What a wonderful little system of making us feel a part of something when in reality our stake is limited to walking to the neighborhood polling booth every few years. EVM punched, we are then supposed to shut up and sit quietly in our little corner of the world for the next few years, watching institutionalized loot and plunder. When the angst gets too much to bear, we are offered the cathartic choice of lapping up a few reports, debates and columns, thanks to the media, which highlight rampant criminalization of, and corruption in, politics. When frustration and disgust peaks, you can always print a few placards using office stationery, don some i-am-anna caps and rabble-rouse a bit – you have that option as well.

But is there a way out of this mess?

Yes and No! Yes, because Electoral Reforms as a concept first touched the Indian Political landscape in what is the known as the Tarkunde Committee Report. Even a blind and pessimistic squirrel can find a nut now and then.
No, because this report is dated 1975. Nineteen Seventy-friggin-five ?!

This 1975 report dealt largely with issues pertaining to the authority, accountability, appointment process, tenure and powers of the Chief Election Commissioner. A modest beginning, some would call it. The maladies and distortions in our Election landscape are widely believed to have made their maiden appearance in 1971, in the 5th General Elections. And between then and now, there have been multiple reports and recommendations on the issue of Electoral Reforms.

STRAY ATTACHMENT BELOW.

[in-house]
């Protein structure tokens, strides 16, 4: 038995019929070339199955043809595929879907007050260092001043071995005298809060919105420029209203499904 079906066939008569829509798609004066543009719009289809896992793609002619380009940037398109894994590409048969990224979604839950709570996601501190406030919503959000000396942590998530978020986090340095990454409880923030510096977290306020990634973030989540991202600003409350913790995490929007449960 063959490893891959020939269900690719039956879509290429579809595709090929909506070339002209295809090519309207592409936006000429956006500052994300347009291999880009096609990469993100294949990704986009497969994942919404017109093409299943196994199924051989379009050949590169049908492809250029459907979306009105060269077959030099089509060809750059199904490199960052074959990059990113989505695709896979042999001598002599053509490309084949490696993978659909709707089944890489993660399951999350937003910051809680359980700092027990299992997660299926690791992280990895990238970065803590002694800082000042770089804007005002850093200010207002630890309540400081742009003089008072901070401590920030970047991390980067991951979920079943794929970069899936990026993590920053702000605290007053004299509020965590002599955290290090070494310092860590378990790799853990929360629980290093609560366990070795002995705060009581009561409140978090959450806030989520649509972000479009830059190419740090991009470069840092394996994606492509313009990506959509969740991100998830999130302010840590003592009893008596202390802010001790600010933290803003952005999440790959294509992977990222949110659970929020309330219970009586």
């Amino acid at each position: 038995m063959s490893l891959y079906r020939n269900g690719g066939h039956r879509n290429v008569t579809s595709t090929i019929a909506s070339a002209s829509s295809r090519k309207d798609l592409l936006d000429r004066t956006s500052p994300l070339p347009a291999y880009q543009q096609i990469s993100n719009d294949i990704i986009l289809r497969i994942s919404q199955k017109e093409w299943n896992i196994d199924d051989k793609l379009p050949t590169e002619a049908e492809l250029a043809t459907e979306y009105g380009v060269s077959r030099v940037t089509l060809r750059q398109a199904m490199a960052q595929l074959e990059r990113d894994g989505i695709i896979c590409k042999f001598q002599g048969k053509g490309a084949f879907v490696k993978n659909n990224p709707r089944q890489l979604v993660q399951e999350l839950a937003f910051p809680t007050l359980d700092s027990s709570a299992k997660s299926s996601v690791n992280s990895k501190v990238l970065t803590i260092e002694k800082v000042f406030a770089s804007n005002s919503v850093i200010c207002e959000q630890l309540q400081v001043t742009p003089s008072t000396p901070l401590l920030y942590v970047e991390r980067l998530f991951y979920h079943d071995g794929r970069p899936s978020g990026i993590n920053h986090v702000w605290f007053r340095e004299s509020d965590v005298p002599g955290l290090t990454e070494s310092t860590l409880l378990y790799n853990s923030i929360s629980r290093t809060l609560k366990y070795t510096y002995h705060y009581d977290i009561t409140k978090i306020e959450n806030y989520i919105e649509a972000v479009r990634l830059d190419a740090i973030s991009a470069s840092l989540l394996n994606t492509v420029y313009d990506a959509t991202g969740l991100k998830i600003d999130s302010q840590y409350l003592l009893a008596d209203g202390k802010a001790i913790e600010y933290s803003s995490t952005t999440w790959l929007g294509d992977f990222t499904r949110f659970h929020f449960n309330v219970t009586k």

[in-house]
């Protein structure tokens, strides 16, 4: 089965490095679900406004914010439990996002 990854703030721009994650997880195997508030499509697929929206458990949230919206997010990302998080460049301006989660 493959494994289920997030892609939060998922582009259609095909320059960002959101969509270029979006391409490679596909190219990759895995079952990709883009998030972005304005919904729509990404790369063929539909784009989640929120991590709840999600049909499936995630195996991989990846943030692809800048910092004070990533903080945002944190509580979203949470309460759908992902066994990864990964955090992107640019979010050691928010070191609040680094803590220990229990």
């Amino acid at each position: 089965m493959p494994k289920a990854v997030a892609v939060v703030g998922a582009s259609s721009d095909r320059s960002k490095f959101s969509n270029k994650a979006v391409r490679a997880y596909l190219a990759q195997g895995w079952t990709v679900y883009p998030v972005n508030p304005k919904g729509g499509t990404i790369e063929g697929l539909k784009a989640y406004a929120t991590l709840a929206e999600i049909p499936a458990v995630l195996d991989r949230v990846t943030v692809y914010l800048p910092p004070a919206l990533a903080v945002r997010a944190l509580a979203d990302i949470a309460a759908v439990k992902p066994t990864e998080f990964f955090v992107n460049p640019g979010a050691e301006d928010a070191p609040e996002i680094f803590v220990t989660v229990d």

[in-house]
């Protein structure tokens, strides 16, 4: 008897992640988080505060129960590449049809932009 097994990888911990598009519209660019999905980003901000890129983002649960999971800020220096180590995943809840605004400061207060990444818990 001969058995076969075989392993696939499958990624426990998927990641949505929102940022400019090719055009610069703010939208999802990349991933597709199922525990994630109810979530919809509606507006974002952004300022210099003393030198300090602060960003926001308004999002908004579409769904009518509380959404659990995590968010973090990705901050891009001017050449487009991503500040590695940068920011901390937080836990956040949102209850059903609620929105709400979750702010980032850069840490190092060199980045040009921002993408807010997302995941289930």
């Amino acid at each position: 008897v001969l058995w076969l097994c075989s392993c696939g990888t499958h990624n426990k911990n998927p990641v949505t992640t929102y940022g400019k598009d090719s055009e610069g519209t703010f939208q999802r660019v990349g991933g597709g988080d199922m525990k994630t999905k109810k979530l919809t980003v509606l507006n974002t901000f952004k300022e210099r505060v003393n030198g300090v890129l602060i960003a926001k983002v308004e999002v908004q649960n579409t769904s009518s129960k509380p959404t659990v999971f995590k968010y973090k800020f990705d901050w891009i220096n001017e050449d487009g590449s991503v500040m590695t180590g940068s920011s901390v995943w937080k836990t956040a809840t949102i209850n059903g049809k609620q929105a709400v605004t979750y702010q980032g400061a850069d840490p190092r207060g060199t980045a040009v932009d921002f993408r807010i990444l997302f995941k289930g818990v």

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Other than a few cosmetic and ineffective changes to the rules of engagement (anti-defection; a form here and an affidavit there, to capture criminal antecedents of candidates; declaration of assets etc), these documents have led to very little meaningful progress or reforms. The evidence in support of the case that the Politicians have been sincerely trying to clean up the Electoral System, despite the well-meaning observations and recommendations of bureaucrats, academicians, legal luminaries, simply does not stack up.